In Sierra Leone, sex between men is illegal but not sex between women
Pack your bags for a romantic weekend with your “friend”
Sometimes, I can go for days without remembering I’m gay. On those days, I’m just a person – who happens to be attracted to women – going about her reasonably quiet life. Buying toilet paper. Hoovering. Eating cheese in bed.
Then, something will usually remind me. An off glance in the street, on one of my more butch days. The latest news on how Theresa “Friend O’gays” May is throwing us under the great honking, homophobic DUP bus. Something that says, even safe inside my liberal London bubble, cushioned by Facebook statuses about queer vegan discos, I am other. Lately, the thing that has reminded me of this the most has been trying to make travel plans.
“What about Senegal?” says my girlfriend. I Google “Senegal gay rights”. “Well,” I say, “Up to five years in prison for having sex.” “Ah,” she says. My girlfriend’s preferred travel destination is somewhere with a slight edge. Somewhere, I keep on telling her, she might die in the crossfire of a civil war or a drug deal gone bad. That’s not how she sees it though. For her, most people are good, but a holiday isn’t a holiday without at least a small chance of getting on the wrong side of one of the bad ones. But, having been in a long relationship with a man before me, she’s never really considered the risks of travelling while gay. She realises how privileged she was with her ex. And, in spite of her slight thing for danger, I’m pretty sure she has no intention of getting the two of us in legal trouble for being a couple.
It’s not, of course, that we simply can’t go to any of these places. We’d just have to go easy on the PDA, book hotel rooms with separate beds, pretend to be gal pals (for the love of god…) etc. The thing is though – I’m not sure I want to do any of that. I take my right to walk down the street holding her hand for granted. And that’s how it should be. And, as a tourist, I have the luxury of picking and choosing destinations I can continue to do so. With every one of her suggestions for an exciting trip, I Google the country and “gay rights”. Time after time, I’m left thinking about just how grotesquely lucky I am to be a citizen of a country where my sexuality is not only legal, but – for now at least – protected from discrimination.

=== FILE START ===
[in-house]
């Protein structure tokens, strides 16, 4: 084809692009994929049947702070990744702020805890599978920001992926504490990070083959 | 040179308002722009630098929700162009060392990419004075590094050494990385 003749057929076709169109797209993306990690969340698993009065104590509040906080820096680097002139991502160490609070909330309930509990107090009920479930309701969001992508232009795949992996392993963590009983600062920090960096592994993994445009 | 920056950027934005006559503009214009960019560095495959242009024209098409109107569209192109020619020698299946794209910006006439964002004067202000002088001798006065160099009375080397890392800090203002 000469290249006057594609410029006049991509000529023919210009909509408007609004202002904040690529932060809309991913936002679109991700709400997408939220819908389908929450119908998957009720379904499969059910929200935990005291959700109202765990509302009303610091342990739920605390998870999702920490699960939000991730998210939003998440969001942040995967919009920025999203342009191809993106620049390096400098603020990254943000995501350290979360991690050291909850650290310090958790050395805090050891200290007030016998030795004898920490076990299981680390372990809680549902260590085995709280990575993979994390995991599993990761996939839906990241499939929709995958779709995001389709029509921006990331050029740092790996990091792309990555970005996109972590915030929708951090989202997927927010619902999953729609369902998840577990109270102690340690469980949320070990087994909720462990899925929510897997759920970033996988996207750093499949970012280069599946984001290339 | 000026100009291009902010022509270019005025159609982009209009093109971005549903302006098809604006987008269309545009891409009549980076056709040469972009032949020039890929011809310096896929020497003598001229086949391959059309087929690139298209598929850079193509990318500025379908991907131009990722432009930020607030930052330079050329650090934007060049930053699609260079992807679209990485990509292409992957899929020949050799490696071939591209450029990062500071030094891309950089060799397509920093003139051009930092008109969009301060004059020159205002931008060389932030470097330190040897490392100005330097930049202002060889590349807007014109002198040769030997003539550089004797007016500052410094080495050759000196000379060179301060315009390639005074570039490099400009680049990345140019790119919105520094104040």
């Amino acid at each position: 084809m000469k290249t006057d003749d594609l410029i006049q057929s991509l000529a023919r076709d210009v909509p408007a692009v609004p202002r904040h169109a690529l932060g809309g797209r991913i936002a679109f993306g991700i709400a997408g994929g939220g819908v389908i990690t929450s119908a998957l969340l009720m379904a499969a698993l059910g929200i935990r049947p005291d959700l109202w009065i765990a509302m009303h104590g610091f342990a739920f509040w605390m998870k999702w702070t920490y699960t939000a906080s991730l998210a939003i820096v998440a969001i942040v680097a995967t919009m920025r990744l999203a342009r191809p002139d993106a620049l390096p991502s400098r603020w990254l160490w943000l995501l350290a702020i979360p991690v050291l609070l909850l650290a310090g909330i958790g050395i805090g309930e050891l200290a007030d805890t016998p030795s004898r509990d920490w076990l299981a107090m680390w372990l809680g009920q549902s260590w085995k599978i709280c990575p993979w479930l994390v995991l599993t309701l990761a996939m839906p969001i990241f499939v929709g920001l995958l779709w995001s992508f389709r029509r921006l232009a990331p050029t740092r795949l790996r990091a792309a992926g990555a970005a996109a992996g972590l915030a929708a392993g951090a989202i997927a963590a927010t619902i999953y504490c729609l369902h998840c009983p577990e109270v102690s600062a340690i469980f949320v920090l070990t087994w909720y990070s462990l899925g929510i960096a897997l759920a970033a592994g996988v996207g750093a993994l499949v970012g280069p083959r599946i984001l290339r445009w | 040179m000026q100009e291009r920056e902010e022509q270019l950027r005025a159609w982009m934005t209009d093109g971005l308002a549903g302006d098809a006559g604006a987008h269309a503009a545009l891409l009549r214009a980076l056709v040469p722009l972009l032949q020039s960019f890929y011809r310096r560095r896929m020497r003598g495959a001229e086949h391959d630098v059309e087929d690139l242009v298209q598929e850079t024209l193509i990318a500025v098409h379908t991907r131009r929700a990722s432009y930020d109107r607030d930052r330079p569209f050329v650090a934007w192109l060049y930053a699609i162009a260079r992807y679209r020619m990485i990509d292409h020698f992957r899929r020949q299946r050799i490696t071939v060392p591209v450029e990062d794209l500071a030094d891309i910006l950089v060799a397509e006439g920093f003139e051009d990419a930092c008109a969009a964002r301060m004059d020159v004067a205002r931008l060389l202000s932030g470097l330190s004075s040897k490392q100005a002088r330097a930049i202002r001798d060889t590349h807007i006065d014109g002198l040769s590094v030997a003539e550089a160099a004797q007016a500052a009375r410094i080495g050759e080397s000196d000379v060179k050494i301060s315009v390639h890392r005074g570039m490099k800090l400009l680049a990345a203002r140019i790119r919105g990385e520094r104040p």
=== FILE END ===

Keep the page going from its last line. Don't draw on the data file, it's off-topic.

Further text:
But it’s educational, at least; all this depressing Googling. When she suggested Sierra Leone, for example, I learnt that sex between two men is illegal there, but not sex between two women. Which put me in the unprecedented situation of being a little bit offended that lesbianism isn’t illegal because – I can only hazard a guess – gay sex isn’t taken seriously unless something is (necessarily…) going in someone’s butt (homophobes always seem obsessed with this…).
For my birthday this year, we went on a weekend trip to the Lithuanian capital, Vilnius. Seeing as Lithuania has one of the worst reputations for LGBTQ rights in Europe, we spent a lot of the holiday bickering about whether or not any kind of PDA was acceptable. For example, when I batted away my girlfriend’s hand as we walked down the street, was I being xenophobic for assuming most Lithuanians are homophobic? As it happens, the first time we did hold hands we got stared down by a wandering herd of skinheads. But – other than that – nobody really seemed to notice.
We even tried to go to Vilnius’s one gay bar, but found it to be an enticing combination of in the middle of nowhere and shut. Which was a huge shame seeing as I’ve never been to a queer venue in an ex-soviet state and, now, maybe never will.
Then, at the end of the trip, in our review on Airbnb, our very friendly and accommodating hostess referred to us as “friends”. And never has the word “friend” served as such a stark and unwelcome reminder that I’m gay.